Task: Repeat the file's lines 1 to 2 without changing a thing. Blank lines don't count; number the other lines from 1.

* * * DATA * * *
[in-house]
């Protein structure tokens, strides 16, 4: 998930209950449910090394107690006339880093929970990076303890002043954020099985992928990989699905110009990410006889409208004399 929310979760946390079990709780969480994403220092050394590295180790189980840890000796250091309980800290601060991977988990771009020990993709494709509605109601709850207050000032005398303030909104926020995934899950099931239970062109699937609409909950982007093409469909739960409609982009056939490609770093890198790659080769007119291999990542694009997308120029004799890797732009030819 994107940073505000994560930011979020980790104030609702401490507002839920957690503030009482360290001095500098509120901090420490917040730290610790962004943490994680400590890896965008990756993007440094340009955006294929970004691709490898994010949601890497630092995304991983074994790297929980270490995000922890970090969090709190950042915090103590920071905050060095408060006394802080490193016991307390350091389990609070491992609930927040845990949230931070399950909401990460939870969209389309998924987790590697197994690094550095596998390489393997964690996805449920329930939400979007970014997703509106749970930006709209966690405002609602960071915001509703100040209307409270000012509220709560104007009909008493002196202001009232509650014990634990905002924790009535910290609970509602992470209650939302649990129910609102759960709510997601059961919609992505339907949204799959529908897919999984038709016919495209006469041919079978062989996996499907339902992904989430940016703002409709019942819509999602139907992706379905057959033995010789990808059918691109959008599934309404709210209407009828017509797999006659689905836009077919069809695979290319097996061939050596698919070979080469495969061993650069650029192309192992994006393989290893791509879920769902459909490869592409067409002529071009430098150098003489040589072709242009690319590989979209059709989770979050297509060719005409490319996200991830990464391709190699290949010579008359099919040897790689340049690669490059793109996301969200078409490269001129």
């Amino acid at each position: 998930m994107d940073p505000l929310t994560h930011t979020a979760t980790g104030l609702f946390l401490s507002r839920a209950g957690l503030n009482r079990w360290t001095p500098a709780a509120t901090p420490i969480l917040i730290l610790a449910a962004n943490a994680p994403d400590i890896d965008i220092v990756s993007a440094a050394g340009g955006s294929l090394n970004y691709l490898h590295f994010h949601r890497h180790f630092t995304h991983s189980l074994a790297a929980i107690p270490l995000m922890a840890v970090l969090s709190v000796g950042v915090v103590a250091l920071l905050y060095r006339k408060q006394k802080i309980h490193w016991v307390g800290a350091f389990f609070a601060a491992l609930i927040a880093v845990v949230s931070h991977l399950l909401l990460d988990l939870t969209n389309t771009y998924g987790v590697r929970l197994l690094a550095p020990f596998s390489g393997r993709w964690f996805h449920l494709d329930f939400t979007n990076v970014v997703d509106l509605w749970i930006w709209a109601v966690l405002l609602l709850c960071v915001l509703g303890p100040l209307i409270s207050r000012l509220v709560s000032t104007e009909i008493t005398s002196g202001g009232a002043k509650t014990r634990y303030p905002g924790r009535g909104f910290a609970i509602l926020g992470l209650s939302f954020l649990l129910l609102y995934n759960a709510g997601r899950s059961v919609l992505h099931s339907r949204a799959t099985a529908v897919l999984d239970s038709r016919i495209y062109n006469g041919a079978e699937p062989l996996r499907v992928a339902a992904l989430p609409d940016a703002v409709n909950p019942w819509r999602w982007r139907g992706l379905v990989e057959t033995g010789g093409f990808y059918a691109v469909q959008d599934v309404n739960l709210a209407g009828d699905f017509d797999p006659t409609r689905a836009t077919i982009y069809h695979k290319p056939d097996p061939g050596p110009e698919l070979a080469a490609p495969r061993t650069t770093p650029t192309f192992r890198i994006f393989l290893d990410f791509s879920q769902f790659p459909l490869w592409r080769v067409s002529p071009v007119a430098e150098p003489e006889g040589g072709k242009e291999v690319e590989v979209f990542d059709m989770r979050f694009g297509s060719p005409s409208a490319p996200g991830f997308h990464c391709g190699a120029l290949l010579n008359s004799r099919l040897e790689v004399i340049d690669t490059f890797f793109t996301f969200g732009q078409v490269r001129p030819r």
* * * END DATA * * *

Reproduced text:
[in-house]
């Protein structure tokens, strides 16, 4: 998930209950449910090394107690006339880093929970990076303890002043954020099985992928990989699905110009990410006889409208004399 929310979760946390079990709780969480994403220092050394590295180790189980840890000796250091309980800290601060991977988990771009020990993709494709509605109601709850207050000032005398303030909104926020995934899950099931239970062109699937609409909950982007093409469909739960409609982009056939490609770093890198790659080769007119291999990542694009997308120029004799890797732009030819 994107940073505000994560930011979020980790104030609702401490507002839920957690503030009482360290001095500098509120901090420490917040730290610790962004943490994680400590890896965008990756993007440094340009955006294929970004691709490898994010949601890497630092995304991983074994790297929980270490995000922890970090969090709190950042915090103590920071905050060095408060006394802080490193016991307390350091389990609070491992609930927040845990949230931070399950909401990460939870969209389309998924987790590697197994690094550095596998390489393997964690996805449920329930939400979007970014997703509106749970930006709209966690405002609602960071915001509703100040209307409270000012509220709560104007009909008493002196202001009232509650014990634990905002924790009535910290609970509602992470209650939302649990129910609102759960709510997601059961919609992505339907949204799959529908897919999984038709016919495209006469041919079978062989996996499907339902992904989430940016703002409709019942819509999602139907992706379905057959033995010789990808059918691109959008599934309404709210209407009828017509797999006659689905836009077919069809695979290319097996061939050596698919070979080469495969061993650069650029192309192992994006393989290893791509879920769902459909490869592409067409002529071009430098150098003489040589072709242009690319590989979209059709989770979050297509060719005409490319996200991830990464391709190699290949010579008359099919040897790689340049690669490059793109996301969200078409490269001129």